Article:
You must be prepared for what you are letting yourself in for because you’ve got to go in firing all guns. You can’t go in and say ‘oh I haven’t got one of those or I can’t do this and no one told me about this...’ You’ve got to face realities about firstly what you’re letting yourself in for and clearly understanding what equipment you need because that is an essential part of being a freelance person; it’s not just you - it’s about you and equipment and hopefully experience however limited that might be. You’ve got to have some confidence in whatever skill that you have otherwise you will feel uncomfortable and get bad results and find you are off the job. You’ve got to break it all down into simple building blocks: What are we doing? How would I do that? What equipment do I need to do that?

Things are more complex these days. It’s not like in the old days of analogue recording where you needed a recorder, a boom mic or two and maybe a radio mic or two. Now it’s much more complex. You have to do more research into what a shoot needs.

These are the digital days and nothing is the same.

Never presume. Don’t pretend you know it all. Pretend you know nothing and ask. It’s better to find out what is needed and ask then fall into traps and fail.

In many ways it is better to progress through smaller types of work than jump in the deep end and fail. Certainly short films give you that opportunity to face a not too large a task and to achieve gracefully what is needed. I can risk doing things on a short film that I can’t on a larger feature.

What would you say to people who do not want to be boxed into one role in the industry?

You’ve got to focus on a skill if it’s going to be a career. I’m often slightly suspect of people who one minute they’re this and one minute they’re that and one minute the other. What are they going to be? It’s very difficult to develop a profile in the industry if you’re a generalist. You’ve got to be known as something.

PART FOUR: OUTSIDE THE FILM INDUSTRY, KEEPING CREATIVE

Is sound recording creatively satisfying or do you have other creative pursuits?

Working on a set recording audio is productive. It is not creative. Whereas choosing music, voices, putting it altogether and mixing it is creative and that is a joyful experience. It’s then when you feel achievement. You might do a day recording and you get good results but it’s only achievement in context. But if you put together a sound mix with all the elements that you’ve made decisions on, that is a really nice creative experience, and you feel you’ve achieved. It is very heart warming.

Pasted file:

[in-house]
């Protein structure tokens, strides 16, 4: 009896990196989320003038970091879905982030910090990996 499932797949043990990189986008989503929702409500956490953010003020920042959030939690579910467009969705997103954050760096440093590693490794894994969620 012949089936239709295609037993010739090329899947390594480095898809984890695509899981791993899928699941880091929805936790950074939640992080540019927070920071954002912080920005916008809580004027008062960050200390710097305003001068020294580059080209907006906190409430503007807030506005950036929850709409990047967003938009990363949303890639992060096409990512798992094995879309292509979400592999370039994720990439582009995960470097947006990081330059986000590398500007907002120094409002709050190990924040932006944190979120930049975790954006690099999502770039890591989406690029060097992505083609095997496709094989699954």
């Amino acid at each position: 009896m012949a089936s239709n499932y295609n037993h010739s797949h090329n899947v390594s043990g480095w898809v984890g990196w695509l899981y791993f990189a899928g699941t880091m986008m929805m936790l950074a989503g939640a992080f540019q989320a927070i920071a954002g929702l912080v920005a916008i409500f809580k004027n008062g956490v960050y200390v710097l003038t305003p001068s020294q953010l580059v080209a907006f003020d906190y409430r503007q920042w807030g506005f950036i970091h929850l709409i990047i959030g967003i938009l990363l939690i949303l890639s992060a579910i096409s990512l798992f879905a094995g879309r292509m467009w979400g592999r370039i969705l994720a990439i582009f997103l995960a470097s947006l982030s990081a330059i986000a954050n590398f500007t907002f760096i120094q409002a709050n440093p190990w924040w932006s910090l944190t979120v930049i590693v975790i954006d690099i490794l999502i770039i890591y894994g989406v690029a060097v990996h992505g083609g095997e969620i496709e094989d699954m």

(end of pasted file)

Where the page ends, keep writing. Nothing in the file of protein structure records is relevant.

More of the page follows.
Achievement in terms of sound recording on location or in a studio is really getting what you can under the giving conditions and it’s often kicking shit uphill in the wet without shoes on.

Sound continues to challenge and delight me and always will. The other artistic area of my life that I enjoy is photography. In my years of servicing Cousteau expeditions I did indulge a great deal in photography and therefore I have a huge record of the places I’ve been to. I still enjoy it in a more family based way.

The other area that I’ve never completely satisfied yet is one of music which I’ve started as a child. I learned piano as a child but gave it away at grammar school when I had homework and sports. I then had the opportunity to play the double bass for ten years which really involved me but I couldn’t keep it up with my film commitments. Now I’ve bought myself a number of bass guitars and I hope to have a spare moment to get back into music.

More recently on a trip to Nelson, I saw a wonderful piece of art by Doris Lusk, 1969 of a jetty done in charcoal crayon and watercolour. And I thought ‘I could do that’. I have a mildly artistic taste which I’ve never used since I did art at grammar school and my appreciation for art is that sense of texture and colour and detail. I collect Stanley Palmer’s works – they’re simple and textured, gently coloured and that’s what I’d like to do – get some charcoal, some water paints and see what a mess I could make of it.

One pursuit I’ve made a reasonable start on is recording music because I’m very musically based. When you add together a musical ear, an interest in music, a skill of sound recording and a wealth of equipment then you’ve got to say ‘get your bum off the seat and do some music recording’. It’s a thing I have been doing, there’s more to do, it’s just a case of fitting it in and having the right opportunities. I am also looking at producing radio documentaries.


PART FIVE: BUILDING A LASTING POSITIVE ATTITUDE

What can freelancers do to build a self-reliance that makes them indispensible?

It’s about being positive about yourself, being very willing to learn, being very willing to accept you make mistakes but learn from them and of committing yourself to your work and being always positive about it. I’ve met people who are negative about things - ‘I can’t do this’ and ‘that’s all wrong’ and ‘they don’t like me’ etc - but you don’t get anywhere by accepting that attitude. You’ve got to be positive. It is so important as a freelance person to demonstrate that otherwise nobody will want you. You can get away with it when working for a company and they are paying your wage regularly – then you can get away worrying about all those negatives in your life while you still get a pay packet. You won’t as a freelancer.

Being a freelancer is not intended for everybody. Not everybody has got that certainly of nature and skill and the ability to carry on when there are no bookings and the bank manager is phoning you up.